## NT Seminar: A haruspicy

Following JSE’s advice, I will blog on something that I know absolutely nothing about. Apologies in advance for mathematical errors!

SLM gave a number theory seminar this week about the first Betti number of $\Gamma(n)$ — as $n$ varies — for certain lattices in $\mathrm{SU}(2,1)$. In particular, he proved an upper bound of the form:

$\mathrm{dim} \ H^1(\Gamma(n),\mathbf{Q}) \ll [\Gamma:\Gamma(n)]^{3/8 + \epsilon},$

which turns out (in certain cases) to be essentially the best possible estimate. As was known to Rogawski, the forms contributing to $H^1$ all arise via endoscopy. In particular, if $\Gamma$ is simple in the sense of Kottwitz, then the first cohomology vanishes (this also is due to Rogawski). So assume we are not in that case. The argument proceeds mostly as one would expect: Rogawski classifies the endoscopic forms which contribute to cohomology — they come from certain representations $\xi \times \mu$ for $U(2) \times U(1)$. Here I think the choice of Grossencharacter $\mu$ is almost determined by $\xi$, so I will drop it from the notation below. The possible packets can be described as follows:

1. Singletons for the split primes.
2. A set $\{J^{+},D^{-}\}$ for the interesting infinite prime, where $J^{+}$ contributes (via $(\mathfrak{g},K)$ cohomology) to $H^1$ and another representation $D^{-}$ which doesn’t (although it contributes to $H^2$, I think).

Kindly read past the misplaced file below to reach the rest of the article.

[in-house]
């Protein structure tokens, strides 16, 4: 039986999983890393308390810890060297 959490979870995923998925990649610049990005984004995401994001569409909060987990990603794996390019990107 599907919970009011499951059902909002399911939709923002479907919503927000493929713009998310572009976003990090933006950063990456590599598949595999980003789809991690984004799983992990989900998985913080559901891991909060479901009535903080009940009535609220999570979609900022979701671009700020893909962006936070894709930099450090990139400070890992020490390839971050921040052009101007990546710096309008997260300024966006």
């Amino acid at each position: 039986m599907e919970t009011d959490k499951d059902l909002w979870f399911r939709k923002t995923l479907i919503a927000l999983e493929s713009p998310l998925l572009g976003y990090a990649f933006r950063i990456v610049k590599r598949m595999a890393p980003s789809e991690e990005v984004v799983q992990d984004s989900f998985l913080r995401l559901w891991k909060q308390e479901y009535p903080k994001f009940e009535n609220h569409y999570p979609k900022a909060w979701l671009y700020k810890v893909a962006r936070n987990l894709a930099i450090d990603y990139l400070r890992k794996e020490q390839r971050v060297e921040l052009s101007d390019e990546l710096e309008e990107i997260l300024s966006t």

3. A set $\{\pi_s, \pi_p\}$ consisting of a supercuspidal representation and another representation at the inert primes.
4. Something similar to 3. for the ramified primes.

Using Matsushima’s formula, in order to count the contribution to cohomology one has to deal with the following:

1. The global multiplicity: this is either $1$ or $0$ depending on certain signs related to epsilon factors. As one varies $n$ this should vanish half the time, but one can ignore it as far as an upper bound goes.

2. Suppose that $p$ divides $n$, and let $K$ be a hyperspecial maximal compact at $p$. Then one has to bound the trace of the characteristic function of $K(p^k)$ on the representations $\pi_s$ and $\pi_p$.

Let $f$ be such a characteristic function. One would like to write down a corresponding transfer function $f^H$ on the endoscopic group such that:

$\mathrm{Tr}(\pi_s,f) + \mathrm{Tr}(\pi_t,f) = \mathrm{Tr}(\xi,f^H)$

By the Fundamental Lemma, if $f$ is the characteristic function of the hyperspecial $K$ itself, then $f^H$ turns out to be the characteristic function on the maximal compact of $U(2)$. SML shows that (using some of the same computations required for the fundamental lemma for $U(3)$) the same identity holds for the corresponding characteristic function for $K(p^n)$, that is, the transfer $f^H$ is the characteristic function of $U(2)(p^n)$. Is this true for any deeper reason? More generally, to what extent do characteristic functions transfer to characteristic functions?

This entry was posted in Mathematics and tagged , , , , , . Bookmark the permalink.

### 4 Responses to NT Seminar: A haruspicy

1. If you’re the haruspex aren’t you supposed to tell us?

2. AV says:

A similar issue shows up in Lipnowski’s study of equivariant analytic torsion, actually, and I was wondering about it. Does the fundamental lemma for the Lie algebra imply the desired result “for big enough n”?

• If ME reads this he can ask Châu, I think that guy knows a little about the Fundamental Lemma.

• I just read this; will try to remember to ask it the next time I see NBC. Cheers!